LANZHOU, March 6 (Xinhua) -- China will establish a national protection center for ancient murals in June in the northwestern province of Gansu to improve the protection for the heritage, a researcher said Friday.
A total of 34 million yuan (about 4.9 million U.S. dollars) will be poured into the project based at Dunhuang Academy, an institute specializing in the protection of grottoes and the restoration of murals and cultural relics, said Wang Xudong, the academy's deputy chief.
The investment will come from the Ministry of Science and Technology, the State Administration of Cultural Heritage, the Gansu provincial government and the academy.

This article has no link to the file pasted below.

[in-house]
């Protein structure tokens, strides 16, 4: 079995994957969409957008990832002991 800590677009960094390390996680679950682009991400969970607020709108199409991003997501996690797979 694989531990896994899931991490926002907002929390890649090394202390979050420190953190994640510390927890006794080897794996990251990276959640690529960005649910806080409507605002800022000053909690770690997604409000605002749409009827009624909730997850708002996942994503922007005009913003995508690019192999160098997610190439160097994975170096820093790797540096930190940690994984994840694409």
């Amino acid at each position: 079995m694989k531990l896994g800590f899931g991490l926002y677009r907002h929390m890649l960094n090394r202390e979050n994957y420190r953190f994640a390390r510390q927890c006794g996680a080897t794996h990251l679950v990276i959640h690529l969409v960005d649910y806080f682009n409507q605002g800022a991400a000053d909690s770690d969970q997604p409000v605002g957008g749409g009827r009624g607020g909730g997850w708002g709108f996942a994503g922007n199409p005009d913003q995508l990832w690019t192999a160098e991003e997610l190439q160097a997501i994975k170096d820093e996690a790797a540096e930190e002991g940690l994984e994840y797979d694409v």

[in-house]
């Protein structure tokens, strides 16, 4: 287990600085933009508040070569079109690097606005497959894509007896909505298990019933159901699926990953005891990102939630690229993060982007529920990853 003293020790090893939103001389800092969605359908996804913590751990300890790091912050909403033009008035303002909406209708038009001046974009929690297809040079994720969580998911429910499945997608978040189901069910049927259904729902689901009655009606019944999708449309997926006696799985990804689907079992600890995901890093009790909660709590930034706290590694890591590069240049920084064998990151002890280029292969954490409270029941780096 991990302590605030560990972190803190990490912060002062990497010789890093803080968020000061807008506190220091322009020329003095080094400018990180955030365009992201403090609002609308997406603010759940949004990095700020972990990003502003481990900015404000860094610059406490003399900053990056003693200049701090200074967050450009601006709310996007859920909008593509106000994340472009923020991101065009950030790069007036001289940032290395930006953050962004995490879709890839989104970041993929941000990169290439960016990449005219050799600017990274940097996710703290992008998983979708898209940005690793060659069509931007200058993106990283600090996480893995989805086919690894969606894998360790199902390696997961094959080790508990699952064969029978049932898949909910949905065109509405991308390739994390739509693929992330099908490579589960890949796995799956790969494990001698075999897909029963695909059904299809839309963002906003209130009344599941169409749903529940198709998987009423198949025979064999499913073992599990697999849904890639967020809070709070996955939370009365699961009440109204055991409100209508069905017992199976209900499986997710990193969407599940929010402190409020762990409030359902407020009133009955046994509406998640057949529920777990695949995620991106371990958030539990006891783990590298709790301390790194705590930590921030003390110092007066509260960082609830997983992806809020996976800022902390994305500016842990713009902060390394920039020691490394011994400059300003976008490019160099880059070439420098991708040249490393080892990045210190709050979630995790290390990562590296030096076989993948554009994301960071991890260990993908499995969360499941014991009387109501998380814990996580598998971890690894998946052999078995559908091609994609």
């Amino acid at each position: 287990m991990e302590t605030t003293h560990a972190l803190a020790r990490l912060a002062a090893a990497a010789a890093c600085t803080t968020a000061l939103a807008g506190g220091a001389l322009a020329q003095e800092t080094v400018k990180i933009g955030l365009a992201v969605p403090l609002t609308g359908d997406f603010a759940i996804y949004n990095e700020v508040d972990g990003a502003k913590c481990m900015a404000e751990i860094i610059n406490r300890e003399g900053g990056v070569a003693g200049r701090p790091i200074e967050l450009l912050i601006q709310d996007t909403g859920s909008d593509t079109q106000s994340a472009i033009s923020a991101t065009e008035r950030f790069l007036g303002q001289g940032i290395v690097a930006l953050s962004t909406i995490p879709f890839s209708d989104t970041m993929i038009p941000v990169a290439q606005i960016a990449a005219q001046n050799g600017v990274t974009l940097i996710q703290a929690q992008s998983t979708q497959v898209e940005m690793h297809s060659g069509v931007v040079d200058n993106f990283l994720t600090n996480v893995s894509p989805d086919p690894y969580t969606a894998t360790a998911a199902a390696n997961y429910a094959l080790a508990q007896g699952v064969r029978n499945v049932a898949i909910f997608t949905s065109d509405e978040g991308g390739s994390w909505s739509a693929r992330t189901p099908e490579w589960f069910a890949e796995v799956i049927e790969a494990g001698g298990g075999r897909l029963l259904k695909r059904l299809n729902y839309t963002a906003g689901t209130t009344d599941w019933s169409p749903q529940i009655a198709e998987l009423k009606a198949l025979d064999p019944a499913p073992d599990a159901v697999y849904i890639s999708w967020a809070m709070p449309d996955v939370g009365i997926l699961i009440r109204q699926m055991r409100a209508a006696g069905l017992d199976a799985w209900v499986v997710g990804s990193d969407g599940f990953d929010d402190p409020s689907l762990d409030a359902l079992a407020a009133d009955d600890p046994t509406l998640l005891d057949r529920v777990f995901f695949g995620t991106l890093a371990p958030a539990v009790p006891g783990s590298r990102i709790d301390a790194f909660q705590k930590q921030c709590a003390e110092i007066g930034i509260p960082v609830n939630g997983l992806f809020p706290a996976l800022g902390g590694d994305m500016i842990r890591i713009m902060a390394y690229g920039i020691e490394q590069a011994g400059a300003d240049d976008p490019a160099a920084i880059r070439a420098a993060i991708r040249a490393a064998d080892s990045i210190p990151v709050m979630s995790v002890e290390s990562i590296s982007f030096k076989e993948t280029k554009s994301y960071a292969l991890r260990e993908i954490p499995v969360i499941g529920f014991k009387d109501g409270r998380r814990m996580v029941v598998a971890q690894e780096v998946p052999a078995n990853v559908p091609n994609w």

Dunhuang, a booming town on the ancient Silk Road, is home to more than 800 grottoes that are at least 1,600 years old. The Mogao Grottoes, known as the Thousand Buddha Caves, were added to the World Heritage List in 1987. Altogether 735 caves have been found and frescos on the inside walls cover an area of 45,000 square meters.
China boasts a large number of ancient murals, as represented by the Mogao Grottoes frescos, but many of them have suffered damages due to natural erosion, human activities and lack of systematic protection, Wang said.
The center will focus on developing technologies and methods and training special personnel for protection of cultural heritage, according to the researcher.
With some 80 staff, the center will cooperate with other domestic research institutes such as Lanzhou University and Zhejiang University in the research.